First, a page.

I'm heading to the airport to pick up Maarten Ornstein, the saxophonist from Holland who will be performing a couple of duo concerts with me on the Reykjavik Jazz Festival this week.
Maarten's influences contain a great blend of traditional and ethnic music and I'm looking forward to exploring some different music with him.
We are planning on playing some originals, Monk, Frisell, the Beatles and some Turkish tunes and who knows what else.
Friday 14.8 at Reykjavik Jazzfest, Hannesarholt at 9pm.
Saturday 15.8 Bryggjan in Grindavík at 12 noon.
We will also play a little for the opening ceremony on Thursday at 7pm.
Tomorrow, Sunday March 24th, my trio will be playing a Virtual House Concert as a part a 24 hour worldwide music fest to commemorate Tuberculosis Day. We go on at 16:30 GMT. This is pretty cool! We'll be playing in Iceland, the sound technicians are mixing from Italy and you'll be listening from wherever you are. Please check the extensive schedule of performers and join us by visiting StazionediTopolo.
Toot, toot. My trio has been selected the Official Band of Reykjavik 2013! We are incredibly proud and appreciative of this recognition.
We are working on a new album, heading over to the USA soon for some concerts and life is just dandy.
I am so flattered, honored, grateful and almost speechless for all the kudos coming my way. The value of "words" is incredible.
Yesterday I started thinking back to when my band was stranded outside Detroit (read more…)
Do you have a favorite Christmas tune? I have had the same favorite Christmas tune since I was a little kid and now I sing it every day with my two little girls. In Icelandic it is called "Í skóginum stóð kofi einn" which translates to "In the forest there was a cabin". I played it on my piano this morning and posted it on my Facebook fansite. A twitter buddy commented on it resembling a British tune "In a cottage in a wood". I looked it up and found the English lyrics:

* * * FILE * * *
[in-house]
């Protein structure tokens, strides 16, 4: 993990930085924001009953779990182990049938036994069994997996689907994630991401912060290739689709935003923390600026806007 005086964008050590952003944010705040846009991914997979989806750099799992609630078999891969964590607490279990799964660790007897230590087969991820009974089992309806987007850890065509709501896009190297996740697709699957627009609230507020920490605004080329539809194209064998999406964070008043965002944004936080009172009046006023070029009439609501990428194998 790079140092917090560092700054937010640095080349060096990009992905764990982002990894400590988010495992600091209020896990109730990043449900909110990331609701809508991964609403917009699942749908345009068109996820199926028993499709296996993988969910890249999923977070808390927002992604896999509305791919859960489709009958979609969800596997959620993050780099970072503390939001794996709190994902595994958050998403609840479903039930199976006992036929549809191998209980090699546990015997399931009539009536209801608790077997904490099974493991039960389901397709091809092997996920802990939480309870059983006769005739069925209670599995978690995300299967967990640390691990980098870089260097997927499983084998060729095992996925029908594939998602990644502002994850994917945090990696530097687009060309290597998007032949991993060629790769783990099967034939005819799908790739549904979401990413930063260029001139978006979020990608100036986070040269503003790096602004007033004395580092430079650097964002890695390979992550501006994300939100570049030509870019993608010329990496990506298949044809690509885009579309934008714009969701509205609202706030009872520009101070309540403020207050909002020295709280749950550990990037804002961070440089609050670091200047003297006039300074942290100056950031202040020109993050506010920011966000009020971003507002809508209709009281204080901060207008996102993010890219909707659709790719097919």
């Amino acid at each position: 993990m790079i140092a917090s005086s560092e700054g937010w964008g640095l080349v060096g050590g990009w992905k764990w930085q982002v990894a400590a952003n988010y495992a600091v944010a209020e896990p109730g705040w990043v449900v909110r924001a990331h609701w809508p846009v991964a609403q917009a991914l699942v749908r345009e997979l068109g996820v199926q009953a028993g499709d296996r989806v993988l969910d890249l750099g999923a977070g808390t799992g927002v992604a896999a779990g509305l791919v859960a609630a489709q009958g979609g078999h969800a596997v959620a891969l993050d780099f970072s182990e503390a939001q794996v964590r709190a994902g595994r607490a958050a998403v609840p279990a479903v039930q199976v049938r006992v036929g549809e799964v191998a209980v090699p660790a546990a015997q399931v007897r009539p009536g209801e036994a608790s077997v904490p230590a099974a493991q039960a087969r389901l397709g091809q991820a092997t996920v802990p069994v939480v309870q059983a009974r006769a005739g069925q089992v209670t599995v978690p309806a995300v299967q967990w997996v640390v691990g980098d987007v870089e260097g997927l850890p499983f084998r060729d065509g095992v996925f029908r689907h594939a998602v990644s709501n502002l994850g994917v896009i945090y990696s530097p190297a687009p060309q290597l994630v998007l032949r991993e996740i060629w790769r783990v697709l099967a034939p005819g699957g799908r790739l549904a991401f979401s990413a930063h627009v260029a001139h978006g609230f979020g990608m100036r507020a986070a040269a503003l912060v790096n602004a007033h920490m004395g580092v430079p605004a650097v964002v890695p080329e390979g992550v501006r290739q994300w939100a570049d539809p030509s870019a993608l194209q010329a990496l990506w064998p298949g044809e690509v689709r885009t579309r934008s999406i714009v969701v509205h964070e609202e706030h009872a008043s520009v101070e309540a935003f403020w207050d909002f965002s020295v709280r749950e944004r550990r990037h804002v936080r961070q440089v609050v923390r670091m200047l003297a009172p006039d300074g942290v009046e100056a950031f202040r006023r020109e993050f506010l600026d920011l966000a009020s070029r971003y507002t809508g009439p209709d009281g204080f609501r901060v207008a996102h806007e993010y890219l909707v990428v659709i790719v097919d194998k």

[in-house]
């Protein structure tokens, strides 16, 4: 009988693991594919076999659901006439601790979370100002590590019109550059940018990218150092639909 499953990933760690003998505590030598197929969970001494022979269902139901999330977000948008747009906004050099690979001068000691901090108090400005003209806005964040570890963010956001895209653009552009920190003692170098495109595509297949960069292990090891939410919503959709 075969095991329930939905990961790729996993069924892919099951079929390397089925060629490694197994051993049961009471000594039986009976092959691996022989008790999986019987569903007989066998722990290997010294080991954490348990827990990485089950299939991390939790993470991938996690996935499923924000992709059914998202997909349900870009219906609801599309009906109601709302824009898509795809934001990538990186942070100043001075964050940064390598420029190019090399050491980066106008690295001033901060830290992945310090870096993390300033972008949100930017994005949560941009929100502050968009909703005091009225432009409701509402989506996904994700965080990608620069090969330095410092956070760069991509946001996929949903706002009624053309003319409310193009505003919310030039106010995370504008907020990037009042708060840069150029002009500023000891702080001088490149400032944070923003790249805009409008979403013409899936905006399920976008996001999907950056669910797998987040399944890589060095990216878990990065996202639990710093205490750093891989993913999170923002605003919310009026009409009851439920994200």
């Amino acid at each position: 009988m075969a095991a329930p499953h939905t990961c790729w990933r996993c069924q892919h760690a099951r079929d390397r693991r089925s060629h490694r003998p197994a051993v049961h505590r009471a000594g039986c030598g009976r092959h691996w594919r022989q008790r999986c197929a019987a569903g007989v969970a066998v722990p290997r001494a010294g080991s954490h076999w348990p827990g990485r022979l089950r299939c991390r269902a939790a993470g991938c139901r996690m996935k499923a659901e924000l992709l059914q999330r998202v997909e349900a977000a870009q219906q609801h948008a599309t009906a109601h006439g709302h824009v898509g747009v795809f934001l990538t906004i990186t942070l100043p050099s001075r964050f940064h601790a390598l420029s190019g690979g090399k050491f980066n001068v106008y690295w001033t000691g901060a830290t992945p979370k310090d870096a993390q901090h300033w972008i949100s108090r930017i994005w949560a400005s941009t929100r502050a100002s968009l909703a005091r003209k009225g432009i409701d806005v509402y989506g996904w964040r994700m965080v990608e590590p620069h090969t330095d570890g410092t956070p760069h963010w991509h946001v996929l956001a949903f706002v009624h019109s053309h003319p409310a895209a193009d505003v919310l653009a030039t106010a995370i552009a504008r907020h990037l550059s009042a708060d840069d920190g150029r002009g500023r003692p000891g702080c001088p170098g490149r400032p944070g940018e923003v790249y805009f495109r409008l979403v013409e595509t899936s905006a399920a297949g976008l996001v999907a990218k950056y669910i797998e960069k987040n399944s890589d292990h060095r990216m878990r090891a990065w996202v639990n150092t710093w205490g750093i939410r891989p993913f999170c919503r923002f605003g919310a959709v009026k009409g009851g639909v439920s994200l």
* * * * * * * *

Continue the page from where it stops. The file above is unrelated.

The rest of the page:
In a cottage in a wood
Little old man at the window stood,
Saw a rabbit running by
Frightened as could be.
"Help me, help me, help," she said,
"Before the huntsman shoots me dead."
"Come, little rabbit, come with me,
Happy we will be."
The Icelandic lyrics are basically the same except that Santa Claus takes the place of the old man and that's what makes it a Christmas tune here in Iceland. So it is probably British in origin. Anyway, a beautiful tune. I hope you enjoy the video and wish you Happy Holidays.
With one solo performance under my belt (my solo debut on the Reykjavik Jazz Festival last month), I was invited to perform solo piano during a lunch break at the international music conference You Are In Control. It was definitely interesting to perform my compositions sort of as a cocktail pianist, with movie directors and music industry people networking and chatting all around, wondering if I was too loud or maybe not being heard. It wasn't a concert but not just for ambiance either. It remains to be seen if I actually reached any ears.
I attended some of the workshops and lectures being offered, in search of inspiration or ideas to reach a wider audience. Máni Svavarsson, composer for TV show Lazytown; Ralph Simon, head of London based Mobilium Advisory Group; and Sigurjon Sighvatsson, producer and owner of Palomar Pictures all talked about one having to believe in oneself. (I must mention that I got a kick out of how Simon kept pronouncing Máni's name "money." He is, after all, the composer bringing in the most royalties in Iceland.) Alicen Schneider, NBC gave insights into how music is selected for scenes on TV shows (so of course, I handed her a couple of CDs and said that Heros needed Icelandic jazz), and listening to Hampus Kivimae, Sony/ATV Publishing Scandinavia made me rethink whether I should get a publisher. (read more…)
This is the very first post in my new blog. I hope that it will become an enjoyable way to communicate with people around the world. So if you are reading this please leave a comment. I intend to write about things I like such as jazz (duh), food and I guess what ever is interesting to me at the moment.
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